From a human perspective, perplexity is determined by the number of possible answers to a question.

Knowledge Discovery Efficiency (KEDE) is a measure for understanding the knowledge gap that a software developer needs to bridge in order to successfully complete a task. It quantifies the knowledge that was lacking before the developer began their task - this is the knowledge that they needed to acquire. This knowledge gap is of utmost importance, as it directly influences the developer's experience, impacting their happiness and productivity. KEDE values can be anywhere from 0 to 100. A KEDE near 0 implies situations where the knowledge gap is enormous, like when creating completely new knowledge - think Albert Einstein or pioneering startups like Paypal. A KEDE value near 100 signifies situations where there's virtually no knowledge gap, as if we're looking at an omniscient entity. An expert full-time software developer, who mostly applies prior knowledge but also creates new knowledge when required, would have a KEDE of about 20. The less knowledge to be discovered the lower the perplexity for the human involved.

Taking into consideration how KEDE correlates with perplexity, we can say that::


For instance, if a knowledge worker has KEDE=100, it means she had to find a coin in only one box.


This situation reflects a perplexity of 1, indicating there was only one possible answer to the question: "Where is the gold coin?" This is the minimum value.

However, if a knowledge worker has KEDE=20, it implies she had to find a coin among 16 boxes, indicating a tolerable perplexity level.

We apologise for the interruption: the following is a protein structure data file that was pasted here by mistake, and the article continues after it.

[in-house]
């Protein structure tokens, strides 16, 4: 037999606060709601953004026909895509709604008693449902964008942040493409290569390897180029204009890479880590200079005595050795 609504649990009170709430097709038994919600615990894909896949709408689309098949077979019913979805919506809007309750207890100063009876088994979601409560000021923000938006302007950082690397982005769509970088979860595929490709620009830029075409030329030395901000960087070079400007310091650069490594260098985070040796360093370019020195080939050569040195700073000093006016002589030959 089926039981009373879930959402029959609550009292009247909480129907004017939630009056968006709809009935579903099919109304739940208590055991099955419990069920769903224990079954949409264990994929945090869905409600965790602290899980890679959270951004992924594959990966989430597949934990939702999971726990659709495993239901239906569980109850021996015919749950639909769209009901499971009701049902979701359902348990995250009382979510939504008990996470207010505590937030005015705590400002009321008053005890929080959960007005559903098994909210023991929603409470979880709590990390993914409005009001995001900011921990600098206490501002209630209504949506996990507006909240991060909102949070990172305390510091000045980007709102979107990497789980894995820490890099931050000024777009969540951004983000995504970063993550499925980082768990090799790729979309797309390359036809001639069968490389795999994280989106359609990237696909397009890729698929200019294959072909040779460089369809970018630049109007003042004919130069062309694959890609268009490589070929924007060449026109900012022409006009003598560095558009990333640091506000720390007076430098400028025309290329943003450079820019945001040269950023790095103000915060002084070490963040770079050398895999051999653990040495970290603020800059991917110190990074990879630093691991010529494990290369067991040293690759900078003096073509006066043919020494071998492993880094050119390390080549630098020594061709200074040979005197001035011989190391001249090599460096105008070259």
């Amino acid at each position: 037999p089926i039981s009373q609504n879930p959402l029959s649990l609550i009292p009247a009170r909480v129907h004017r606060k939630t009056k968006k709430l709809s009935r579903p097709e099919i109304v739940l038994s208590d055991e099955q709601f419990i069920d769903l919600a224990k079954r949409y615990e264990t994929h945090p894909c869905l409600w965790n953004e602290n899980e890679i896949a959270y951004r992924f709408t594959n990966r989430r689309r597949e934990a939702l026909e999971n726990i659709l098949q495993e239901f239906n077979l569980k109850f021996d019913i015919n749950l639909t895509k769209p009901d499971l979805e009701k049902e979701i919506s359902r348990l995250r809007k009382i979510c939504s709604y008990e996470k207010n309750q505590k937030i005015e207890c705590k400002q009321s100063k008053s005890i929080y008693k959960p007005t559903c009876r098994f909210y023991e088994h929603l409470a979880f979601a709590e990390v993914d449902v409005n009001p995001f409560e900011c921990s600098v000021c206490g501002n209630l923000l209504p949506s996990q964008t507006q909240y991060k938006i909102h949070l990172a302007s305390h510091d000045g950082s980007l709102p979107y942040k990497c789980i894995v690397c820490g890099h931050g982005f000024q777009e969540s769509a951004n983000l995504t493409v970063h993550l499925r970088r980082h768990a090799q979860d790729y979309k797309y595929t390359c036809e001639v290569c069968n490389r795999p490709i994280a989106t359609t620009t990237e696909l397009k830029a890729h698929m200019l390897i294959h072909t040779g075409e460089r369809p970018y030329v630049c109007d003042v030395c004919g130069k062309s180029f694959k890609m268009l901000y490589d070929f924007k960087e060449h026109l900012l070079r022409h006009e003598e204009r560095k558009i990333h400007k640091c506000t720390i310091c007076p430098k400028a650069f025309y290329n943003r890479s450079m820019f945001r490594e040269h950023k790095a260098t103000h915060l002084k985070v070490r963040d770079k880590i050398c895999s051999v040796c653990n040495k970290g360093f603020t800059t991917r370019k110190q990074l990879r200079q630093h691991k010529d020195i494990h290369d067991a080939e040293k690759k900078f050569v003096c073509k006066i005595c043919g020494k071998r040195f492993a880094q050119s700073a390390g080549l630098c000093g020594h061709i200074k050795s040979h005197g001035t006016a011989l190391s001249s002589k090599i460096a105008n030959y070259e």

But if a knowledge worker had KEDE=1, equivalent to answering 99 binary questions, it means she had to find a coin among approximately 6.3x1029 boxes!


To contextualize, there are an estimated 1022 to 1024 stars in the Universe[1]. The number of boxes was significantly greater than the number of stars in the Universe! We can infer that the software developer faced an exceedingly high level of perplexity.

Recall that when we have n equally sized boxes the average number of questions needed to find the coin location is:


Thus, by using KEDE, we can quantify in bits of information the cognitive load a software developer experienced while working.


With KEDEHub we are able to quantify in bits of information the cognitive load a knowledge worker faces while working on a problem.

Practical examples of how to measure cognitive load

Assessing a developer's cognitive load involves examining it over time. The following diagram depicts a developer's weekly cognitive Load over a selected period across all projects.